Aim: To investigate the impact of internet based-cognitive behavioural therapy (I-CBT) on self-care behaviour in HF patients and to study the association between changes in depressive symptoms and changes in self-care behaviour.
Methods: Sub-analysis of data collected in a pilot randomised controlled study evaluating the impact of 9 weeks I-CBT (n=25) on depressive symptoms in HF compared to a moderated on-line discussion forum (ODF) (n=25). The I-CBT program included homework assignments and written feedback by a nurse. In week 2 and 3 the I-CBT program included psychoeducation about HF self-care whereas patients in the ODF could discuss related HF topics and self-care in written. Patient Health Questionnaire- 9 was used to measure depressive symptom at baseline and at 9 weeks follow-up. The European Heart Failure Self-care Behaviour Scale-9 (EHFScBS) (i.e. the summary score and the subscales autonomous based, provider based and consulting behavior) measured self-care behaviour at baseline, 3 weeks and at the 9 weeks follow-up.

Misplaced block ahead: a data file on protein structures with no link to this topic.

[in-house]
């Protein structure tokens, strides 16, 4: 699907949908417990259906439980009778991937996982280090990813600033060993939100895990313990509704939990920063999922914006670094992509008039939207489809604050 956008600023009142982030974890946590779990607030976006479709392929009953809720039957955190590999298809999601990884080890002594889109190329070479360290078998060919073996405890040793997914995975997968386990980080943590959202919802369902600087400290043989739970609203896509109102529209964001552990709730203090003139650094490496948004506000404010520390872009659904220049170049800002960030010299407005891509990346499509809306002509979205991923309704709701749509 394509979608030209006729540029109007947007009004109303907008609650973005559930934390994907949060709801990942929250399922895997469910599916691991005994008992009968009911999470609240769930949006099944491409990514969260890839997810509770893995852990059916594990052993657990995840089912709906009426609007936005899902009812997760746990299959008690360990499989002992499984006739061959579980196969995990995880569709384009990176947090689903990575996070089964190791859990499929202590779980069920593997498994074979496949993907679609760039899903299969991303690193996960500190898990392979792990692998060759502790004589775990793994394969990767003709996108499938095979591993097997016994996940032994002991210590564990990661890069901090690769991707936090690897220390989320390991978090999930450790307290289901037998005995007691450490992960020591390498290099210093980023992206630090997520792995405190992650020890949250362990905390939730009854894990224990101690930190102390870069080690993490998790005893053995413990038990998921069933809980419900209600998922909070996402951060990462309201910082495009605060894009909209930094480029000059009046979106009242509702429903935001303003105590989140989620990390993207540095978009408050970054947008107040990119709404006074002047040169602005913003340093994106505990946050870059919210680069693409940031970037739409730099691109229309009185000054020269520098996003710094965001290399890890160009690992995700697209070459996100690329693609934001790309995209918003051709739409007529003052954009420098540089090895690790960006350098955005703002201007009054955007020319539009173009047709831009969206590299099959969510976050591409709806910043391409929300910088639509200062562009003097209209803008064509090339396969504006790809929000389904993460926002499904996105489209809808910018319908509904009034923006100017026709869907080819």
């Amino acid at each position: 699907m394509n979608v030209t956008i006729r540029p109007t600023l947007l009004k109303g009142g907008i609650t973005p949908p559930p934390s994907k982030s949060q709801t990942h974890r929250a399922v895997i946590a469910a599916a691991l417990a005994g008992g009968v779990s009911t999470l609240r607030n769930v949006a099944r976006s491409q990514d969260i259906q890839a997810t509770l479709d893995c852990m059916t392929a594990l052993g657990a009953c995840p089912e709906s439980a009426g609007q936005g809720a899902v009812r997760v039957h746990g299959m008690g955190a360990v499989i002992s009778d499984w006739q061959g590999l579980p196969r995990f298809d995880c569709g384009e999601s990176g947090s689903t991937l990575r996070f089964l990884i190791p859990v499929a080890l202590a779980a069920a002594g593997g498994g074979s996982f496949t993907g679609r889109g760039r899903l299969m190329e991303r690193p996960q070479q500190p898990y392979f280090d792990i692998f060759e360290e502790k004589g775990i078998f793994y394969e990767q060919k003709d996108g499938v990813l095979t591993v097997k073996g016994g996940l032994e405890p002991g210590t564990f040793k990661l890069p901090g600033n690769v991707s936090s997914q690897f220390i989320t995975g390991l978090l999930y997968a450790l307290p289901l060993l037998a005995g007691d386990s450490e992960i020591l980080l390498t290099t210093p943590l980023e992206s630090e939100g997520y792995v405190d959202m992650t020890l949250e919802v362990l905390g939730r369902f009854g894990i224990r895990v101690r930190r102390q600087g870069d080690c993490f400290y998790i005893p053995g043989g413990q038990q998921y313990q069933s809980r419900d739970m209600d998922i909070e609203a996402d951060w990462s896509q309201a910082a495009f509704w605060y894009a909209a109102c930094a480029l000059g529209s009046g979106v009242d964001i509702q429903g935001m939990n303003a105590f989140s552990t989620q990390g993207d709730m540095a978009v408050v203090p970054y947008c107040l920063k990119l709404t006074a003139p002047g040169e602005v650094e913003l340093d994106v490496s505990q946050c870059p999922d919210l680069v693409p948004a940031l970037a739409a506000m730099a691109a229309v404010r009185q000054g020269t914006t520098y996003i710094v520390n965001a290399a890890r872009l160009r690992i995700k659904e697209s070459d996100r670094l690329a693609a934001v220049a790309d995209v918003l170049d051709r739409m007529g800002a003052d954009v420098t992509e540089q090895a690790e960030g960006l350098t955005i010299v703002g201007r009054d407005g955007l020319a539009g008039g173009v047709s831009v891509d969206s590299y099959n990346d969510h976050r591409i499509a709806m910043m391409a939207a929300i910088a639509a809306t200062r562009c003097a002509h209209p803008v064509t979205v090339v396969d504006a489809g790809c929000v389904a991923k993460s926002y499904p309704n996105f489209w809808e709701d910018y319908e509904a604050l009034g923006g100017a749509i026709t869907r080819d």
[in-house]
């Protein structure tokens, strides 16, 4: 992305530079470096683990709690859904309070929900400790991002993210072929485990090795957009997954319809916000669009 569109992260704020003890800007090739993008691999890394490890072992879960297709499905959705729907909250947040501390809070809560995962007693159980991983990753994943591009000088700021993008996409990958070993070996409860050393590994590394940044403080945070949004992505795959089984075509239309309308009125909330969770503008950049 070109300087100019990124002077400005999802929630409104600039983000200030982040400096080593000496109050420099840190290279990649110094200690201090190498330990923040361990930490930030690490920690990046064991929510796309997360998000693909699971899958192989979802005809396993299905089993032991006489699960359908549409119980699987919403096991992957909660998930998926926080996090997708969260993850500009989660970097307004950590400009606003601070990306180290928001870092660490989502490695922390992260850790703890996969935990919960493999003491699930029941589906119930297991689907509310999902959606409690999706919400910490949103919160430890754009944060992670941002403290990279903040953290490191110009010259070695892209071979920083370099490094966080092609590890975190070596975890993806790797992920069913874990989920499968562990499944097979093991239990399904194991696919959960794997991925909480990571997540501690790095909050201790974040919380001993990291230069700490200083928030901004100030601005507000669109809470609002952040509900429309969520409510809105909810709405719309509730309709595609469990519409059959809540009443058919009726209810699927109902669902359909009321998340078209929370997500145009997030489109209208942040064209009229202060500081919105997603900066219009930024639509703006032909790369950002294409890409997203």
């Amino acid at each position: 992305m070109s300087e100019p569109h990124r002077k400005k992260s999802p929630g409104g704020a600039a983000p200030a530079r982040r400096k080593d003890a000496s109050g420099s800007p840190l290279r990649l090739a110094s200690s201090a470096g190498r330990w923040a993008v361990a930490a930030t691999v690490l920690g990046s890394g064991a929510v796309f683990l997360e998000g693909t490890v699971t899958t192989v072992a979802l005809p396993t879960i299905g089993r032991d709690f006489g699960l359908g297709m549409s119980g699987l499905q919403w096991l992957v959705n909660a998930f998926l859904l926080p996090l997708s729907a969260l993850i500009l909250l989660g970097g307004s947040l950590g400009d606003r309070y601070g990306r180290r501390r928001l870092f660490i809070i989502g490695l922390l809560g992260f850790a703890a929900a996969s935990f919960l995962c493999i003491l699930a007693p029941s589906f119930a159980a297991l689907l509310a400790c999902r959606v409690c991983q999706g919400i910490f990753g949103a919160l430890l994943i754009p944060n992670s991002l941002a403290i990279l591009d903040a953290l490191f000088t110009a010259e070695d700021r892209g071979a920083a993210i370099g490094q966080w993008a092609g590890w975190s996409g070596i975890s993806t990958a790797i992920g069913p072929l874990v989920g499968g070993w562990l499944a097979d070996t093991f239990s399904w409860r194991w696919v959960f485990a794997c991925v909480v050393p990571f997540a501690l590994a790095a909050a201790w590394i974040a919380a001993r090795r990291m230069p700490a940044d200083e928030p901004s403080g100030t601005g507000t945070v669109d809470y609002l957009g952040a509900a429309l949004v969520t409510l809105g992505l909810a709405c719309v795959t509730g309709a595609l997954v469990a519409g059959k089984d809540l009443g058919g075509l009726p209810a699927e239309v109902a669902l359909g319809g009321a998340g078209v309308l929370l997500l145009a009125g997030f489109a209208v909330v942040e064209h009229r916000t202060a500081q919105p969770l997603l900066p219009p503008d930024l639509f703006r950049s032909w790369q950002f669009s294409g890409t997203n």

Results: As seen in the figure, at three weeks the total self-care score and the scores in three subscales of the EHFScBS had increased in both groups. After 9 weeks all self-care scores in the ODF-group had returned back to baseline levels but in the I-CBT group autonomous-based (weighing, exercise, fluids) and provider-based self-care (medications, diet) remained increased, the latter being statistically significant (p=0.05). A significant correlation between improvement in symptoms of depression and improvement in autonomous-based self-care was found (r=0.34, p=0.03).
Conclusion: Improvement in depressive symptoms was associated with improved autonomous-based self-care. I-CBT for depression in HF may benefit aspects of self-care that are vital to improve survival